Feedback from Mark M. Smith

Louis Proyect lnp3 at SPAMpanix.com
Thu Oct 19 12:36:00 MDT 2000


>>> Louis Proyect <lnp3 at columbia.edu> 10/19/00 01:53PM >>>
Professor Smith, I picked up "Debating Slavery" at lunch today and also
glanced at some books by Oakes, Fogel, and Engerman in the library.
Although they seem proponents of the slavery as capitalism thesis, they
don't seem to operating in the Marxist tradition as you seem to concur
with. Although I am new to the American slavery field, I am interested in
these questions as they relate to the Brenner debate and its connections to
Laclau and Genovese. What I am looking for, and see your book as an
extremely useful roadmap to, is a Marxist answer to Genovese on  the
question of the "precapitalist" character of the American slavocracy. Could
you recommend some titles? I would be very appreciative.

Louis Proyect
AIS, Columbia University


Hi Louis:

You are quite correct--Fogel and Engerman, Oakes and others are certainly
not consciously operating in the Marxian tradition.  They--Oakes in
particular--borrow from Marx in several ways but are empahtically not
adherents--hence my argument for theoretical conversation.  Luraghi is
perhaps the most obviously Marxian; Genovese's early work is too.  Forgive
me if I recommend my own work but Mastered by the Clock uses Marx's notion
of sporadic capitalism and his often overlooked references to the
articulation between modes of production to argue that, in fact, one can
use Marxian methodology to free us from the artificial binary in which
Marxists see the South as precapitalist and non-Marxists don't.  Luraghi
knows his Marxism extraordinarily well but, like a good many Americanists,
operates within unnecessarily constricting (and quite artificial)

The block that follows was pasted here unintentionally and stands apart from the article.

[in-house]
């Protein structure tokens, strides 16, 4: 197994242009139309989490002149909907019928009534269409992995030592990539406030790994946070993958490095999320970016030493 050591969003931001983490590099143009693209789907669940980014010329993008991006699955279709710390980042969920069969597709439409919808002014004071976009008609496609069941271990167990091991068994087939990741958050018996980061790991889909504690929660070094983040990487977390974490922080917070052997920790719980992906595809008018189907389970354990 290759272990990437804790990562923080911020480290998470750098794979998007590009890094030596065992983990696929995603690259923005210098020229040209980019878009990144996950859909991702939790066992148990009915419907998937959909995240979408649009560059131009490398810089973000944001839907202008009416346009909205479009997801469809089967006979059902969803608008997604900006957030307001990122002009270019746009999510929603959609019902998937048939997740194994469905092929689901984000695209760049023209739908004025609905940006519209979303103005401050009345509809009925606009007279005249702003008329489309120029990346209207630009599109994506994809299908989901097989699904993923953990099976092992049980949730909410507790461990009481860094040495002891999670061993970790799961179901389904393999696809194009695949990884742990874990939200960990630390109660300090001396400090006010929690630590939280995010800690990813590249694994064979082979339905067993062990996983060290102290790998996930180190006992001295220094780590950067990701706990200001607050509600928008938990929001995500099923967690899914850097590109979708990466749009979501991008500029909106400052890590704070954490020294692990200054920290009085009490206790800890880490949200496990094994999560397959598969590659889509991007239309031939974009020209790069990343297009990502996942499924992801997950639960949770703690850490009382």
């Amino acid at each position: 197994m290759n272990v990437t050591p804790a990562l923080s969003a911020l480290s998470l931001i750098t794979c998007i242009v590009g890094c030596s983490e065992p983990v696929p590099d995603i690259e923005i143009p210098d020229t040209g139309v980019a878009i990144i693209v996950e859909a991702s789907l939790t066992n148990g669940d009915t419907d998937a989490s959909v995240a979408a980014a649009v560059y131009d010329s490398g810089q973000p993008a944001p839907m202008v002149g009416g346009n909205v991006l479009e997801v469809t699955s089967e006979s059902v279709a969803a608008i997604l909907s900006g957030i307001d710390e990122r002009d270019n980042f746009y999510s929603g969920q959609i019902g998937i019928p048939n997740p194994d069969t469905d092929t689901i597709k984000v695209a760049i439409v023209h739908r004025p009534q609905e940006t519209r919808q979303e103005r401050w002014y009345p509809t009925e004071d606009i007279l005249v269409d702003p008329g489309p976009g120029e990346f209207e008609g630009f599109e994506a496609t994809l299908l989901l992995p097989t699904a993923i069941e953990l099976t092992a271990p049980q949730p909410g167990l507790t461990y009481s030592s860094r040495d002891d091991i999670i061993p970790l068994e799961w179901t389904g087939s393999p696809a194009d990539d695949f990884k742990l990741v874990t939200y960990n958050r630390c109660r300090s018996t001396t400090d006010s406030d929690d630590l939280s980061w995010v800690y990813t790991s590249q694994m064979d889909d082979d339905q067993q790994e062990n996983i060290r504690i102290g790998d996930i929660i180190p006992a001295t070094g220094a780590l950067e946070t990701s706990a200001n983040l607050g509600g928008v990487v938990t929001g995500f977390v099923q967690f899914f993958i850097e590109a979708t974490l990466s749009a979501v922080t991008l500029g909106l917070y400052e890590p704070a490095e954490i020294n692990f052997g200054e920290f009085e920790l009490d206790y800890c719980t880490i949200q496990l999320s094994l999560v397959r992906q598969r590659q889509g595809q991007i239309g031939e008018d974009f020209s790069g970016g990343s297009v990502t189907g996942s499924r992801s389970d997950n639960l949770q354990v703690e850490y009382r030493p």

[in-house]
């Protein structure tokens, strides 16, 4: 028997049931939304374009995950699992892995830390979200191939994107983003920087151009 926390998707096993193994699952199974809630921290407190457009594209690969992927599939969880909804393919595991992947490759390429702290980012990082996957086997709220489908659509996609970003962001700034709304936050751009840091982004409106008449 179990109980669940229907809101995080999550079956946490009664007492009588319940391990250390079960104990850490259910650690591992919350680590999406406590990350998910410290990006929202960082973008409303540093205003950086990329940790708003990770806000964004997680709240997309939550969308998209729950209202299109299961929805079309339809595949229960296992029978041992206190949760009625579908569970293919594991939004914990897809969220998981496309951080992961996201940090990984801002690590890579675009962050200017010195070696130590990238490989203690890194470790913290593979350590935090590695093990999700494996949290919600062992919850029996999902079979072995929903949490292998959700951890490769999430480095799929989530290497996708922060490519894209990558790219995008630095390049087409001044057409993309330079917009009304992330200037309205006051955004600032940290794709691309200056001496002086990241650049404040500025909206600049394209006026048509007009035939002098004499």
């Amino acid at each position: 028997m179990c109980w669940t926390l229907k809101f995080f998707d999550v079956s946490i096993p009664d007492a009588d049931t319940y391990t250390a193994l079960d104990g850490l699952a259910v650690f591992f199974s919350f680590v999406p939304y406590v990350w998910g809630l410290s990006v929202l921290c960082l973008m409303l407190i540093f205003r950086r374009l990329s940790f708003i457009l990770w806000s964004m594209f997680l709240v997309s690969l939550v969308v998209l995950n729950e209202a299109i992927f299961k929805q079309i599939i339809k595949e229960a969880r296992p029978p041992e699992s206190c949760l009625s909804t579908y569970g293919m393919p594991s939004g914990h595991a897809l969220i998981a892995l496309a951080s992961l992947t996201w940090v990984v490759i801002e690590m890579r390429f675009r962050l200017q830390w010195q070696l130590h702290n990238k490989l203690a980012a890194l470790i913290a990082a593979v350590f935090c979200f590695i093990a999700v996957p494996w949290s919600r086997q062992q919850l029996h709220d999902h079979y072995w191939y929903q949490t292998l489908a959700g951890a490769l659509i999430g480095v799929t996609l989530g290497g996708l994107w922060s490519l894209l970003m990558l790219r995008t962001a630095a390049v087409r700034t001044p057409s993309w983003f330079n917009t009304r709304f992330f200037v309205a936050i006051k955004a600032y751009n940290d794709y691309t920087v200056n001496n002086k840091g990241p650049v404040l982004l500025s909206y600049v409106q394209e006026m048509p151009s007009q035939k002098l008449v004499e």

epistemological Marxist boundaries.  Marx's work certainly shows the
primacy of free wage labor as constituting the essence of capitalism but
his insight that modes of production (obviously) articulate allow us access
to instances (ie time-discipline) when elements of capitalism (outside of
free wage labor) intrude into other productive modes and, in fact, serve to
bolster the prevailing forms of economic and social relations of that
earlier relationship.  That is pretty much what I argue in Mastered by the
Clock.  Perhaps a quicker wage for you to see the thrust of my argument
would be to look at my Am. Hist. Rev. article on "Old South Time in
Comparative Perspective" (Dec.1996) which shows that wage labor, while
important, does not prove utterly definitive in our efforts to characterize
what we mean by a slave and wage labor mode of production.

I hope you find this helpful and I'm glad you see some worth in the
concluding (and necessarily brief) remarks in Debating Slavery.  Good luck
with your project--it is something that interests me greatly.  Feel free to
stay in touch.

Best
Mark

*****************
Mark M. Smith
Associate Professor
Department of History
University of South Carolina
Columbia, SC 29208
Phone: 803-777-6362
Fax: 803-777-4494
email: mark-smith at sc.edu



Louis Proyect
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